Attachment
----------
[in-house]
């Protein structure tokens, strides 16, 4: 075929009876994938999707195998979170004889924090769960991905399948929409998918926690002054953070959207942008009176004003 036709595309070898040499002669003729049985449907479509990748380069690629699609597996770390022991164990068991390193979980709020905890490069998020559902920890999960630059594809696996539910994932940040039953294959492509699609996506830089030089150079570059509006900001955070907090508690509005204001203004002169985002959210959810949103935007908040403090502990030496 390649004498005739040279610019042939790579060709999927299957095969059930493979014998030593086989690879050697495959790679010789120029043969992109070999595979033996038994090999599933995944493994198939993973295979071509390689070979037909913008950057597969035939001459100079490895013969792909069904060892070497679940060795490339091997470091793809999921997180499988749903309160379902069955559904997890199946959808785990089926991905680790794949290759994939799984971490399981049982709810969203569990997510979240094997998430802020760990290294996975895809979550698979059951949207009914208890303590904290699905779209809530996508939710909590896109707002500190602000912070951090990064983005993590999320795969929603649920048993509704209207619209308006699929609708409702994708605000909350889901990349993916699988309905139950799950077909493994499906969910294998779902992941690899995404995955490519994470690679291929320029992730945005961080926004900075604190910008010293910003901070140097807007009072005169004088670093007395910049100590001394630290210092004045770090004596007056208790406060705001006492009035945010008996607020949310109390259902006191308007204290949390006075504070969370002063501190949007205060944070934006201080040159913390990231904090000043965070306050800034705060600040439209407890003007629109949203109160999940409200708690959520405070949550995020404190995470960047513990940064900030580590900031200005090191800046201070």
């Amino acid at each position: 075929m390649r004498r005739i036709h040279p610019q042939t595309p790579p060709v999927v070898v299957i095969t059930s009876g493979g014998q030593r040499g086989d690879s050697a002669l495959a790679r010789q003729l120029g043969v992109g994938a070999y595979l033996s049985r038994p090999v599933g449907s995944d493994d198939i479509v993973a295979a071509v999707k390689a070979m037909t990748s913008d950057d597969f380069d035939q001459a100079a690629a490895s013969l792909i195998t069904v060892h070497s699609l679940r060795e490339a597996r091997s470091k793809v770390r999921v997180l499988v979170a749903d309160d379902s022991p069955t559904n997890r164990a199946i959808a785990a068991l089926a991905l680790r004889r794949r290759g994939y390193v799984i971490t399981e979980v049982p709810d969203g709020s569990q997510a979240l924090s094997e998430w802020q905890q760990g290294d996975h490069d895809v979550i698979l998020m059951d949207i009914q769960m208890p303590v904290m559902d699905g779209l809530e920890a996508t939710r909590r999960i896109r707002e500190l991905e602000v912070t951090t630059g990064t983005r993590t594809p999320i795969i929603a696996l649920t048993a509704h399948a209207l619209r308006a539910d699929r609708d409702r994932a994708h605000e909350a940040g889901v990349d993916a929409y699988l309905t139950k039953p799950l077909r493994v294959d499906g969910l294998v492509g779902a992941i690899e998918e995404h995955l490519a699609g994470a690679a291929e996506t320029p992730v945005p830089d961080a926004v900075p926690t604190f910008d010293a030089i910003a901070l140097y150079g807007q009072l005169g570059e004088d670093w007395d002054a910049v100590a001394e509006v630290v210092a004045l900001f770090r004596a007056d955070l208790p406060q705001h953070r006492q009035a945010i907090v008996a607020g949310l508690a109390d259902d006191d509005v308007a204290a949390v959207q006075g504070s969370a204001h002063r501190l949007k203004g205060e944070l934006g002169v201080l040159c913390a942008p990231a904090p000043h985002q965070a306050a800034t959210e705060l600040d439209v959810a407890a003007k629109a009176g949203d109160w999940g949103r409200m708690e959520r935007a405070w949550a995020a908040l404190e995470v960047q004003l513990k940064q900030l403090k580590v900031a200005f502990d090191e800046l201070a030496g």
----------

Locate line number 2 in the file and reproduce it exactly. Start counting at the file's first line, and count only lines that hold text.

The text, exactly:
């Protein structure tokens, strides 16, 4: 075929009876994938999707195998979170004889924090769960991905399948929409998918926690002054953070959207942008009176004003 036709595309070898040499002669003729049985449907479509990748380069690629699609597996770390022991164990068991390193979980709020905890490069998020559902920890999960630059594809696996539910994932940040039953294959492509699609996506830089030089150079570059509006900001955070907090508690509005204001203004002169985002959210959810949103935007908040403090502990030496 390649004498005739040279610019042939790579060709999927299957095969059930493979014998030593086989690879050697495959790679010789120029043969992109070999595979033996038994090999599933995944493994198939993973295979071509390689070979037909913008950057597969035939001459100079490895013969792909069904060892070497679940060795490339091997470091793809999921997180499988749903309160379902069955559904997890199946959808785990089926991905680790794949290759994939799984971490399981049982709810969203569990997510979240094997998430802020760990290294996975895809979550698979059951949207009914208890303590904290699905779209809530996508939710909590896109707002500190602000912070951090990064983005993590999320795969929603649920048993509704209207619209308006699929609708409702994708605000909350889901990349993916699988309905139950799950077909493994499906969910294998779902992941690899995404995955490519994470690679291929320029992730945005961080926004900075604190910008010293910003901070140097807007009072005169004088670093007395910049100590001394630290210092004045770090004596007056208790406060705001006492009035945010008996607020949310109390259902006191308007204290949390006075504070969370002063501190949007205060944070934006201080040159913390990231904090000043965070306050800034705060600040439209407890003007629109949203109160999940409200708690959520405070949550995020404190995470960047513990940064900030580590900031200005090191800046201070």